<dd>Unique session id for use in resuming the session.</dd>
	<dt><strong>session_ticket</strong> <em>binary_string</em></dt>
	<dd>Unique session ticket for use in resuming the session.</dd>
	<dt><strong>ticket_app_data</strong> <em>binary_string</em></dt>
	<dd>Unique session ticket application data.</dd>
	<dt><strong>master_key</strong> <em>binary_string</em></dt>
	<dd>Unique session master key.</dd>
	<dt><strong>session_cache_mode</strong> <em>mode</em></dt>
	<dd>Server cache mode (client, server, or both).</dd>
    </dl>
    </blockquote>

    <dt><a name="tls::ciphers"><strong>tls::ciphers</strong>
	<em>?protocol? ?verbose? ?supported?</em></a></dt>
    <dd>Without any args, returns a list of all symmetric ciphers for use
	with the <strong>-cipher</strong> option. With <em>protocol</em>,
	only the ciphers supported for that protocol are returned. See
	<a href="#tls::protocols"><strong>tls::protocols</strong></a> command
	for the supported protocols. If <em>verbose</em> is specified as true
	then a verbose, human readable list is returned with additional
	information on the cipher. If <em>supported</em> is specified as true,
	then only the ciphers supported for protocol will be listed.</dd>
    <dt>&nbsp;</dt>
    <dt><a name="tls::protocols"><strong>tls::protocols</strong></a></dt>
    <dd>Returns a list of the supported SSL/TLS protocols. Valid values are:
	<b>ssl2</b>, <b>ssl3</b>, <b>tls1</b>, <b>tls1.1</b>, <b>tls1.2</b>,
	and <b>tls1.3</b>. Exact list depends on OpenSSL version and
	compile time flags.</dd>
    <dt>&nbsp;</dt>
    <dt><a name="tls::version"><strong>tls::version</strong></a></dt>
    <dd>Returns the OpenSSL version string.</dd>
</dl>

<hr>

<h3><a name="CALLBACK OPTIONS">CALLBACK OPTIONS</a></h3>

<p>
As indicated above, individual channels can be given their own callbacks
to handle intermediate processing by the OpenSSL library, using the
<strong>-command</strong>, <strong>-password</strong>, and
<strong>-validate_command</strong> options passed to either of
<strong>tls::socket</strong> or <strong>tls::import</strong>.
If the callback generates an error, the <b>bgerror</b> command will be
invoked with the error information.
</p>

<dl>
    <dt><strong>-command</strong> <em>callback</em></dt>
    <dd>
	Invokes the specified <em>callback</em> script at several points
	during the OpenSSL handshake and use. See below for the possible
	arguments passed to the callback script. Values returned from the
	callback are ignored.
    <br>
    <dl>
	<dt>
	<strong>error</strong> <em>channelId message</em>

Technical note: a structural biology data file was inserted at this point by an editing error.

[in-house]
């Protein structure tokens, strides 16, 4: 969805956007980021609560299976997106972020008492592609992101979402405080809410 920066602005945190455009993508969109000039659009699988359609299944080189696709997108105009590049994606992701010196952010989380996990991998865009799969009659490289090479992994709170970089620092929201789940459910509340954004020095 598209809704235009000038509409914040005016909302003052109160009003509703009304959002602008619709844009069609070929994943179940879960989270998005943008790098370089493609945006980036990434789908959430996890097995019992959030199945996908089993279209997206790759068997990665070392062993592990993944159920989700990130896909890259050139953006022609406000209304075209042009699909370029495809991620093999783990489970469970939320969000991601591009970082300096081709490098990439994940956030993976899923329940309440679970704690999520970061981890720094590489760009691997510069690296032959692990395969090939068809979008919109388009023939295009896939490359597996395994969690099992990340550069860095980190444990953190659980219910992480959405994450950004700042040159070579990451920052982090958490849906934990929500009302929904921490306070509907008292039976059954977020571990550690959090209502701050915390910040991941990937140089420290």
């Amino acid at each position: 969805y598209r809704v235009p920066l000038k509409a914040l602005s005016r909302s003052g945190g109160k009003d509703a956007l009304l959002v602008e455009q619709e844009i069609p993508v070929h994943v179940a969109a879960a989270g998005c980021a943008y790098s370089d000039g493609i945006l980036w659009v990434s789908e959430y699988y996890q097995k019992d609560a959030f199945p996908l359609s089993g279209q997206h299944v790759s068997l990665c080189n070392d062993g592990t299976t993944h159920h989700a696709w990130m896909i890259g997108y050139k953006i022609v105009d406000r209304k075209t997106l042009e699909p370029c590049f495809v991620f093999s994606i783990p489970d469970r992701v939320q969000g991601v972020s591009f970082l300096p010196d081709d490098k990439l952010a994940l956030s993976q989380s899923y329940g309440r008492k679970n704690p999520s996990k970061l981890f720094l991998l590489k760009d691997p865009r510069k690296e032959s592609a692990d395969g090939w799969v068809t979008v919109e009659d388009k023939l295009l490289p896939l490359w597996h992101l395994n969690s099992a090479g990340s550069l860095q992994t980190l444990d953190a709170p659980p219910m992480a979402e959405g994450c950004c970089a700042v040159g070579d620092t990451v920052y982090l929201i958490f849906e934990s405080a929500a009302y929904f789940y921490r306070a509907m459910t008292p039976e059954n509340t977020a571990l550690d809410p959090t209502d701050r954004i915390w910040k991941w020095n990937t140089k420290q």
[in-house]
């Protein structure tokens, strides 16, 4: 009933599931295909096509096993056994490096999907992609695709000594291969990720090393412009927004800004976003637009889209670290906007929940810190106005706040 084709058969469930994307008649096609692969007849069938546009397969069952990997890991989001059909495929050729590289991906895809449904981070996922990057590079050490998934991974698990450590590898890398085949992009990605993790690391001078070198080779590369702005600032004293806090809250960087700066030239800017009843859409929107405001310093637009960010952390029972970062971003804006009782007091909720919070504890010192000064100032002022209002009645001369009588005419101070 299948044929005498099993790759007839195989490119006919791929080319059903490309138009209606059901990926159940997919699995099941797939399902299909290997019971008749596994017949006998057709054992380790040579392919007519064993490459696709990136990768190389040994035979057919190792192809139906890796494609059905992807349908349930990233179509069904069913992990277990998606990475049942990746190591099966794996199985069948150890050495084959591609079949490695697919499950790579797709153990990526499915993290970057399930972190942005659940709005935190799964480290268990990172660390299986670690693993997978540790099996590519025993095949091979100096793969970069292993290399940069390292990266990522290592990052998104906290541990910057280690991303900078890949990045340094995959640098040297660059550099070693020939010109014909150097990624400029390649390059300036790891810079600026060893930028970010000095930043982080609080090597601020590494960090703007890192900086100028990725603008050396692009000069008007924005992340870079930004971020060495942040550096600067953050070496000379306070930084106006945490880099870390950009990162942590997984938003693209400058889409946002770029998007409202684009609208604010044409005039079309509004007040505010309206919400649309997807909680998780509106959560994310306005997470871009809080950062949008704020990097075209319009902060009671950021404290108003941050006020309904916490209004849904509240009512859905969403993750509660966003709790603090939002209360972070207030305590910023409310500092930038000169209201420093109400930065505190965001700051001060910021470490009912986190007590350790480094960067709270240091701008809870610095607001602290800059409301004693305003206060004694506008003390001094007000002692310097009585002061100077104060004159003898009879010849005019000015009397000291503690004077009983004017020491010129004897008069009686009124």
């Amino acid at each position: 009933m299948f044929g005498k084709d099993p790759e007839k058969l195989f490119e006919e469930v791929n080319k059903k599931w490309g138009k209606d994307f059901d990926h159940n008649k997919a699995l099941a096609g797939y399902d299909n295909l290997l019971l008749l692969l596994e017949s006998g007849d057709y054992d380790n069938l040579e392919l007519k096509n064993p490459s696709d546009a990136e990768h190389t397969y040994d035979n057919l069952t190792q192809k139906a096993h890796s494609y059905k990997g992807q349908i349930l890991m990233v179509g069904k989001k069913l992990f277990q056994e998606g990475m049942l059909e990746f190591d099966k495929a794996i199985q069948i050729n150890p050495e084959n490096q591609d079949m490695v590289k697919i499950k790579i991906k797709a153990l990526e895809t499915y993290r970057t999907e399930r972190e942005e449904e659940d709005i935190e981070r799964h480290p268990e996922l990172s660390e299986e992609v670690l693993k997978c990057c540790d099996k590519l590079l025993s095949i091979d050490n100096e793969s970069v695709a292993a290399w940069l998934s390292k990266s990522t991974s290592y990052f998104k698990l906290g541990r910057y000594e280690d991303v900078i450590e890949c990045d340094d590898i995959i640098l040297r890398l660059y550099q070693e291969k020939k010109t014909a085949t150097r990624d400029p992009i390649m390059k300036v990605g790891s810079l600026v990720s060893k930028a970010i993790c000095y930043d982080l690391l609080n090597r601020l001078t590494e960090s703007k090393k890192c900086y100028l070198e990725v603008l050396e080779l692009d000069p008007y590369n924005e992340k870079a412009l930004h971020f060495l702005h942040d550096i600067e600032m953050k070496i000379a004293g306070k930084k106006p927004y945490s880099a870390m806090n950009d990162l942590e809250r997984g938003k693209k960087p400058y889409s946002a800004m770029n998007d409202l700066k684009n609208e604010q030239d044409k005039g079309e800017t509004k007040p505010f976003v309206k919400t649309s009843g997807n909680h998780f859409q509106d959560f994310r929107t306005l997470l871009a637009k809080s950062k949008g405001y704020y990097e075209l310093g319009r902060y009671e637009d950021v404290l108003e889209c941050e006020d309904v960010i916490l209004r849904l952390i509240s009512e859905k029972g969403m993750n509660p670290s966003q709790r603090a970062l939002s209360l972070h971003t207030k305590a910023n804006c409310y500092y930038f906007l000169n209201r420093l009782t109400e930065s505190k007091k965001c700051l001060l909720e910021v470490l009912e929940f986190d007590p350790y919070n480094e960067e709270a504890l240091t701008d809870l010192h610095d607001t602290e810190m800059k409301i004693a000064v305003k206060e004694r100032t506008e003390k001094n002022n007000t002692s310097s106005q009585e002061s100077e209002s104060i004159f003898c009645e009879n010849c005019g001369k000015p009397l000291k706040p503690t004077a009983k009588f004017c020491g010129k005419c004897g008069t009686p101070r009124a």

</dt>
	<dd>
	    This form of callback is invoked whenever an error occurs during the
	    initial connection, handshake, or I/O operations. The <em>message</em>
	    argument can be from the Tcl_ErrnoMsg, OpenSSL function
	    <code>ERR_reason_error_string()</code>, or a custom message.
	</dd>
	<br>
	<dt>
	    <strong>info</strong> <em>channelId major minor message type</em>
	</dt>
	<dd>
	     This form of callback is invoked by the OpenSSL function
	    <code>SSL_set_info_callback()</code> during the initial connection
	    and handshake operations. The <em>type</em> argument is new for
	    TLS 1.8. The arguments are:
	<br>
	<ul>
	<li>Possible values for <em>major</em> are:
	    <code>handshake, alert, connect, accept</code>.</li>
	<li>Possible values for <em>minor</em> are:
	    <code>start, done, read, write, loop, exit</code>.</li>
	<li>The <em>message</em> argument is a descriptive string which may
	    be generated either by <code>SSL_state_string_long()</code> or by
	    <code>SSL_alert_desc_string_long()</code>, depending on the context.</li>
	<li>For alerts, the possible values for <em>type</em> are:
	    <code>warning, fatal, and unknown</code>. For others,
	    <code>info</code> is used.</li>
	</ul>
	</dd>
	<dt>
	<strong>message</strong> <em>channelId direction version content_type message</em>
	</dt>
	<dd>
	    This form of callback is invoked by the OpenSSL function
	    <code>SSL_set_msg_callback()</code> whenever a message is sent or
	    received during the initial connection, handshake, or I/O operations.
	    It is only available when OpenSSL is complied with the
	    <em>enable-ssl-trace</em> option. Arguments are: <em>direction</em>
	    is <b>Sent</b> or <b>Received</b>, <em>version</em> is the protocol
	    version, <em>content_type</em> is the message content type, and
	    <em>message</em> is more info from the <code>SSL_trace</code> API.
	    This callback is new for TLS 1.8.
	</dd>
	<br>
	<dt>
	<strong>session</strong> <em>channelId session_id ticket lifetime</em>
	</dt>
	<dd>
	    This form of callback is invoked by the OpenSSL function
	    <code>SSL_CTX_sess_set_new_cb()</code> whenever a new session id is
	    sent by the server during the initial connection and handshake, but
	    can also be received later if the <b>-post_handshake</b> option is